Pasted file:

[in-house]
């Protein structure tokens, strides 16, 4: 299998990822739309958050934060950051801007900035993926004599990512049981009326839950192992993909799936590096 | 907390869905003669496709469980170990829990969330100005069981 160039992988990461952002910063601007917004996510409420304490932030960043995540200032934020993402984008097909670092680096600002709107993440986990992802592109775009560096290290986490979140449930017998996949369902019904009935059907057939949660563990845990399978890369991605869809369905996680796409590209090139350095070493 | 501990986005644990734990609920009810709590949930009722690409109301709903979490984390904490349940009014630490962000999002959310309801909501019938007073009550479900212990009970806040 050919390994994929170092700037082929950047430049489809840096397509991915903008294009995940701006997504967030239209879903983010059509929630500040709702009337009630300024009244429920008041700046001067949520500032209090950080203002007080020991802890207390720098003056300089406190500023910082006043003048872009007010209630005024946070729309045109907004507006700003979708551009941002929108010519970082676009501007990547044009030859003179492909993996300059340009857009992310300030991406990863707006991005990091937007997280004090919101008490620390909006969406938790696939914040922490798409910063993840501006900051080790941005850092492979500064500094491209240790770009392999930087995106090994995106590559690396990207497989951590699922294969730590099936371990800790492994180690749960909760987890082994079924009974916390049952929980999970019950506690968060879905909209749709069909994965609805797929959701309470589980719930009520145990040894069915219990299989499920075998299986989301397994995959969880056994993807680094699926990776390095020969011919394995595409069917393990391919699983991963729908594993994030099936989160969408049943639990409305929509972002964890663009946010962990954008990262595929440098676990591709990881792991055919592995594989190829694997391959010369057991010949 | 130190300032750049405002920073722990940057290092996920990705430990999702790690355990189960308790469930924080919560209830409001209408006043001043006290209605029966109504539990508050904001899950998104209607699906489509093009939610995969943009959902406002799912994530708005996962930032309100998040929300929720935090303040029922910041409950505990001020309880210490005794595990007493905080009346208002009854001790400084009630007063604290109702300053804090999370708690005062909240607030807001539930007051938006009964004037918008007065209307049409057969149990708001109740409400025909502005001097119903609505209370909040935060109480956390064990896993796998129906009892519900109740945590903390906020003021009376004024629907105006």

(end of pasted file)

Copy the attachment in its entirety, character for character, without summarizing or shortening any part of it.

[in-house]
């Protein structure tokens, strides 16, 4: 299998990822739309958050934060950051801007900035993926004599990512049981009326839950192992993909799936590096 | 907390869905003669496709469980170990829990969330100005069981 160039992988990461952002910063601007917004996510409420304490932030960043995540200032934020993402984008097909670092680096600002709107993440986990992802592109775009560096290290986490979140449930017998996949369902019904009935059907057939949660563990845990399978890369991605869809369905996680796409590209090139350095070493 | 501990986005644990734990609920009810709590949930009722690409109301709903979490984390904490349940009014630490962000999002959310309801909501019938007073009550479900212990009970806040 050919390994994929170092700037082929950047430049489809840096397509991915903008294009995940701006997504967030239209879903983010059509929630500040709702009337009630300024009244429920008041700046001067949520500032209090950080203002007080020991802890207390720098003056300089406190500023910082006043003048872009007010209630005024946070729309045109907004507006700003979708551009941002929108010519970082676009501007990547044009030859003179492909993996300059340009857009992310300030991406990863707006991005990091937007997280004090919101008490620390909006969406938790696939914040922490798409910063993840501006900051080790941005850092492979500064500094491209240790770009392999930087995106090994995106590559690396990207497989951590699922294969730590099936371990800790492994180690749960909760987890082994079924009974916390049952929980999970019950506690968060879905909209749709069909994965609805797929959701309470589980719930009520145990040894069915219990299989499920075998299986989301397994995959969880056994993807680094699926990776390095020969011919394995595409069917393990391919699983991963729908594993994030099936989160969408049943639990409305929509972002964890663009946010962990954008990262595929440098676990591709990881792991055919592995594989190829694997391959010369057991010949 | 130190300032750049405002920073722990940057290092996920990705430990999702790690355990189960308790469930924080919560209830409001209408006043001043006290209605029966109504539990508050904001899950998104209607699906489509093009939610995969943009959902406002799912994530708005996962930032309100998040929300929720935090303040029922910041409950505990001020309880210490005794595990007493905080009346208002009854001790400084009630007063604290109702300053804090999370708690005062909240607030807001539930007051938006009964004037918008007065209307049409057969149990708001109740409400025909502005001097119903609505209370909040935060109480956390064990896993796998129906009892519900109740945590903390906020003021009376004024629907105006």